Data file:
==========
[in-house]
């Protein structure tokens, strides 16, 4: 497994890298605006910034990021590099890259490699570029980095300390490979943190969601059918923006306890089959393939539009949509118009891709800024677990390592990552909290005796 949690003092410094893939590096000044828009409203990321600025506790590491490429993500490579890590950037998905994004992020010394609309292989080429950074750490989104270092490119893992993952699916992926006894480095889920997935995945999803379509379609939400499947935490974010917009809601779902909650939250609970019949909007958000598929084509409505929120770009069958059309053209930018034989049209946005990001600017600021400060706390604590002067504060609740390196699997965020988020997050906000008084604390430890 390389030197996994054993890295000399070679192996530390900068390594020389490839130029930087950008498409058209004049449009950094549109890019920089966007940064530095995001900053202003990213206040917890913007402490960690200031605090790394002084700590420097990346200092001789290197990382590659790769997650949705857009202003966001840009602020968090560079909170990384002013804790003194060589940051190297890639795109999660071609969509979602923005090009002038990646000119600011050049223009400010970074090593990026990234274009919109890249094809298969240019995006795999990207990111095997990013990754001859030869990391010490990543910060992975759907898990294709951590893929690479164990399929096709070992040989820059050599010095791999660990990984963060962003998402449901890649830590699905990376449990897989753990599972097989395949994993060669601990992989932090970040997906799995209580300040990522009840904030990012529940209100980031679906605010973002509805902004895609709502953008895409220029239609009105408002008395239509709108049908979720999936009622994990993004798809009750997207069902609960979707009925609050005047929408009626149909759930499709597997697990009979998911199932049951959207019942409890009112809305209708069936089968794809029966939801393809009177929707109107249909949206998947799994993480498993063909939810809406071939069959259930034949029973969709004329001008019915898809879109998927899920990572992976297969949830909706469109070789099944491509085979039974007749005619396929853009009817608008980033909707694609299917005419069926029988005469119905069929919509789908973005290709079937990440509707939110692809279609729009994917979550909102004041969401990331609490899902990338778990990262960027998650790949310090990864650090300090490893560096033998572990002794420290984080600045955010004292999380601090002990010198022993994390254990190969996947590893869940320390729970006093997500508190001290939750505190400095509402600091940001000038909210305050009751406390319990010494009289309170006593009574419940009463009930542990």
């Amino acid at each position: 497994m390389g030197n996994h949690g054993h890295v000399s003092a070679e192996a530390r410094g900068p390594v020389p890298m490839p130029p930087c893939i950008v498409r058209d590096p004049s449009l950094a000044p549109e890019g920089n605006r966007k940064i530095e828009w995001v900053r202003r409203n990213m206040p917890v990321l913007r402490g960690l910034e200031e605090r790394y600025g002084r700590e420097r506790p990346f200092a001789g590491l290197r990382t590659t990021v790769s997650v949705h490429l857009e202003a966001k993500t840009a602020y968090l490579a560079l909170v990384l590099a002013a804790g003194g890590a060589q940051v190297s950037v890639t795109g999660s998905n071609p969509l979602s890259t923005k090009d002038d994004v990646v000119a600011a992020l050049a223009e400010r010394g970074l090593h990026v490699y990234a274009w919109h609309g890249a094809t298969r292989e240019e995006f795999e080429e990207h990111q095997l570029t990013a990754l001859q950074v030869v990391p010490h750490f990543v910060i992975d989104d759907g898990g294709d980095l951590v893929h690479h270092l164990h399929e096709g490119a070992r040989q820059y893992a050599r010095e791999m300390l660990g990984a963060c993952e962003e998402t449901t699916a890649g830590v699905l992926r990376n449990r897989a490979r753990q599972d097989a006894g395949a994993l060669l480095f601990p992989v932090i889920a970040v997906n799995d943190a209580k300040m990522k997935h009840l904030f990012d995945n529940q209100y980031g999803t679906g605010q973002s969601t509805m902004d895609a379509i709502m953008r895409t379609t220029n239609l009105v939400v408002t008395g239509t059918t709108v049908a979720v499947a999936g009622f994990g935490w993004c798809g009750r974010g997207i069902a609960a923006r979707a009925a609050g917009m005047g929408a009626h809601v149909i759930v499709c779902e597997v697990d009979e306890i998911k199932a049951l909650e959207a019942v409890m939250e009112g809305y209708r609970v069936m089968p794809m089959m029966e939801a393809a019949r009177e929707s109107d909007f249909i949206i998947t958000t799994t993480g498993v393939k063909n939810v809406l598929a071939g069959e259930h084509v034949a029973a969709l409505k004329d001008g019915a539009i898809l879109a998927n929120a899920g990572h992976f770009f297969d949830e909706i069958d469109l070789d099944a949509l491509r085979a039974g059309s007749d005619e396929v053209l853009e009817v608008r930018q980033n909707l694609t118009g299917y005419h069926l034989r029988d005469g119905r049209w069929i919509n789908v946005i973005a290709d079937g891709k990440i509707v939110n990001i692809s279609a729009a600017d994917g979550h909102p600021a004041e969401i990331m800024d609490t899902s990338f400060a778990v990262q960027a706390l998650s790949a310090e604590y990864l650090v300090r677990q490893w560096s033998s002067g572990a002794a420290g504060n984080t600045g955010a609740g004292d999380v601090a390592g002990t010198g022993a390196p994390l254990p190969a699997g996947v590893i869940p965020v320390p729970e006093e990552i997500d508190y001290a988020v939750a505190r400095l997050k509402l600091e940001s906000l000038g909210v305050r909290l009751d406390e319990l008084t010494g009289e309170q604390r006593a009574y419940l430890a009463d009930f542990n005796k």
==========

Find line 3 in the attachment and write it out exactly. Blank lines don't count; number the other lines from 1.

């Amino acid at each position: 497994m390389g030197n996994h949690g054993h890295v000399s003092a070679e192996a530390r410094g900068p390594v020389p890298m490839p130029p930087c893939i950008v498409r058209d590096p004049s449009l950094a000044p549109e890019g920089n605006r966007k940064i530095e828009w995001v900053r202003r409203n990213m206040p917890v990321l913007r402490g960690l910034e200031e605090r790394y600025g002084r700590e420097r506790p990346f200092a001789g590491l290197r990382t590659t990021v790769s997650v949705h490429l857009e202003a966001k993500t840009a602020y968090l490579a560079l909170v990384l590099a002013a804790g003194g890590a060589q940051v190297s950037v890639t795109g999660s998905n071609p969509l979602s890259t923005k090009d002038d994004v990646v000119a600011a992020l050049a223009e400010r010394g970074l090593h990026v490699y990234a274009w919109h609309g890249a094809t298969r292989e240019e995006f795999e080429e990207h990111q095997l570029t990013a990754l001859q950074v030869v990391p010490h750490f990543v910060i992975d989104d759907g898990g294709d980095l951590v893929h690479h270092l164990h399929e096709g490119a070992r040989q820059y893992a050599r010095e791999m300390l660990g990984a963060c993952e962003e998402t449901t699916a890649g830590v699905l992926r990376n449990r897989a490979r753990q599972d097989a006894g395949a994993l060669l480095f601990p992989v932090i889920a970040v997906n799995d943190a209580k300040m990522k997935h009840l904030f990012d995945n529940q209100y980031g999803t679906g605010q973002s969601t509805m902004d895609a379509i709502m953008r895409t379609t220029n239609l009105v939400v408002t008395g239509t059918t709108v049908a979720v499947a999936g009622f994990g935490w993004c798809g009750r974010g997207i069902a609960a923006r979707a009925a609050g917009m005047g929408a009626h809601v149909i759930v499709c779902e597997v697990d009979e306890i998911k199932a049951l909650e959207a019942v409890m939250e009112g809305y209708r609970v069936m089968p794809m089959m029966e939801a393809a019949r009177e929707s109107d909007f249909i949206i998947t958000t799994t993480g498993v393939k063909n939810v809406l598929a071939g069959e259930h084509v034949a029973a969709l409505k004329d001008g019915a539009i898809l879109a998927n929120a899920g990572h992976f770009f297969d949830e909706i069958d469109l070789d099944a949509l491509r085979a039974g059309s007749d005619e396929v053209l853009e009817v608008r930018q980033n909707l694609t118009g299917y005419h069926l034989r029988d005469g119905r049209w069929i919509n789908v946005i973005a290709d079937g891709k990440i509707v939110n990001i692809s279609a729009a600017d994917g979550h909102p600021a004041e969401i990331m800024d609490t899902s990338f400060a778990v990262q960027a706390l998650s790949a310090e604590y990864l650090v300090r677990q490893w560096s033998s002067g572990a002794a420290g504060n984080t600045g955010a609740g004292d999380v601090a390592g002990t010198g022993a390196p994390l254990p190969a699997g996947v590893i869940p965020v320390p729970e006093e990552i997500d508190y001290a988020v939750a505190r400095l997050k509402l600091e940001s906000l000038g909210v305050r909290l009751d406390e319990l008084t010494g009289e309170q604390r006593a009574y419940l430890a009463d009930f542990n005796k």